lthough Travel Agent Magazine once named her “Technology
Person of the Year,” Michelle Peluso doesn’t consider herself an
IT guru. “Everyone knows my technology team should have won
that award,” says Peluso, the president and CEO of Travelocity,
which is based in Southlake, Texas.
Nonetheless, the 35-year-old entrepreneur has certainly proved she knows
Travelocity’s how to use technology to transform the travel industry. In 2000, Peluso launched
Site59, a Web site for last-minute travel deals, an enterprise that allowed her
Michelle Peluso to combine her love of travel with her desire to run her own business. When
Site59 was acquired by Travelocity two years later, Peluso was brought on
relies on an board as senior vice president and later made COO. In 2003, she was named
CEO. Since then she has masterminded Travelocity’s expansion into Europe
entrepreneur’s and become a vigorous champion of customers’ rights.
The work has paid off. Before Peluso was named to the top spot, Travelocity
enthusiasm had lost its position as the third-largest Internet commerce site behind Amazon
to run one of and eBay. Under her leadership, the company has seen steady growth, includ-
ing a recent gain of 31 percent over the previous year. In 2006, Travelocity
the Internet’s generated total global revenue of $1.1 billion by booking $10.1 billion in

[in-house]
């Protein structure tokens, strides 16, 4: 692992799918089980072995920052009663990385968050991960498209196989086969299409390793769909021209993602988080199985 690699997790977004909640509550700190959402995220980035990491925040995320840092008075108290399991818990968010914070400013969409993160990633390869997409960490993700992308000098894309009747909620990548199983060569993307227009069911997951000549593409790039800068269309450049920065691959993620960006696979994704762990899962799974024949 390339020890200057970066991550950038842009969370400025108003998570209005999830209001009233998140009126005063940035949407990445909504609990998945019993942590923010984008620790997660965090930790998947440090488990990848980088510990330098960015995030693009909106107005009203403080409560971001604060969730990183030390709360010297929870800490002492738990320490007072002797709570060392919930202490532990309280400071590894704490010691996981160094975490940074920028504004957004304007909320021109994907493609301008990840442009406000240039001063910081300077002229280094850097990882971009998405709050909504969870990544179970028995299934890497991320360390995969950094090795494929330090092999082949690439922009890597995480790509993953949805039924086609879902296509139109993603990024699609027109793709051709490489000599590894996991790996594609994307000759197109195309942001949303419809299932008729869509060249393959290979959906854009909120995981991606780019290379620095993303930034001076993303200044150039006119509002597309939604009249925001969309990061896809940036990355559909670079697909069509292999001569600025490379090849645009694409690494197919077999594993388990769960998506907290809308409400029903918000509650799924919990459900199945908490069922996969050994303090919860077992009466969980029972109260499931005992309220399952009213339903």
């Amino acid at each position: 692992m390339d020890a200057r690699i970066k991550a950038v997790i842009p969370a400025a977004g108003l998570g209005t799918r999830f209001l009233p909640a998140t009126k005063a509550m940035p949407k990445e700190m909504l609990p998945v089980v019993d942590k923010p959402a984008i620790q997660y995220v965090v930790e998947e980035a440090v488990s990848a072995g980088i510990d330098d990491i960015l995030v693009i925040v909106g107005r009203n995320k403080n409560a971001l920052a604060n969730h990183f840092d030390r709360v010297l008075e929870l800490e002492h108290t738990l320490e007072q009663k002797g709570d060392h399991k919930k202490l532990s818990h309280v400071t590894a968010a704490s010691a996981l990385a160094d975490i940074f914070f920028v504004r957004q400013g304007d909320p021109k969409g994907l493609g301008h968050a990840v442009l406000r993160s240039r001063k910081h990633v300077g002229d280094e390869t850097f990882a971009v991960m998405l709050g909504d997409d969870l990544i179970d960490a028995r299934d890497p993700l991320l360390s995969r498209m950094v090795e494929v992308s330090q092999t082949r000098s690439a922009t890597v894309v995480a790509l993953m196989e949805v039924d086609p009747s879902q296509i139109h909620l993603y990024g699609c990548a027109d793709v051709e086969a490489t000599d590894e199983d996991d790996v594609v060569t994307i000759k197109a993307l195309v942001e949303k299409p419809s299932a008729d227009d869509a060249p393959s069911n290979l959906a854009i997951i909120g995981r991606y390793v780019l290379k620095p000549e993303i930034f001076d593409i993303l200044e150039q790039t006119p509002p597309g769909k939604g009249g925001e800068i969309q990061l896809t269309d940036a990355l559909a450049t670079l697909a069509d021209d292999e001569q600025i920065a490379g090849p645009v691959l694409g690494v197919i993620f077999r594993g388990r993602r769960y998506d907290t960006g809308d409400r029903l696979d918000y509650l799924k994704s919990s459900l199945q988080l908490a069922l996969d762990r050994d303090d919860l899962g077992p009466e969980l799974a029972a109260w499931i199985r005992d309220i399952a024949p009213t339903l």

gross travel. Peluso utilizes technological advances to offer customers better,
most successful more personal service that keeps them loyal to the Travelocity brand—and
keeps Travelocity profitable. No wonder the company’s “roaming gnome”
commerce sites. mascot looks so happy.
Given her background, it’s no surprise that Peluso thrives in the fast-paced,
high-pressure world of online travel. Her father and grandparents were entre-
preneurs, and she made her first trip to Russia at the age of 15. After earning
by Sharon Shinn an undergraduate degree at the Wharton School, Peluso deferred her busi-
ness career to obtain a master’s degree at Oxford University in economics,
philosophy, and politics. Still seeking varied experiences, she spent time as a
consultant and a White House Fellow before launching Site59.
Her travels and curiosity about the world have also driven her commitment
to various charities and nonprofits. While at Wharton, she ran BRIDGES, a
mentoring program that paired Wharton undergrads with West Philadelphia
schoolchildren. More recently, she has joined the boards of directors for Tech-
noServe, which helps entrepreneurial people in poor rural areas of the develop-
ing world, and Christa House, a Long Island home for people with AIDS. Peluso
also manages to find time to speak at business schools, sharing insights into
management and her delight in mastering its challenges.
16 BizEd July/August 2007
photos by Patrick Harbron BizEd July/August 2007 17
Technology tools are constantly changing, and they’re being applied in different ways
by different companies. To teach in that context, schools might have to get closer to
the real world, with businesspeople leading case study discussions.
When Travelocity first began in 1996, was it risky to different ways by different companies. To teach in that con-
think people would turn to the Internet to book travel? text, schools might have to get closer to the real world, with
It was. The category of travel has a lot of meaning in businesspeople leading case study discussions.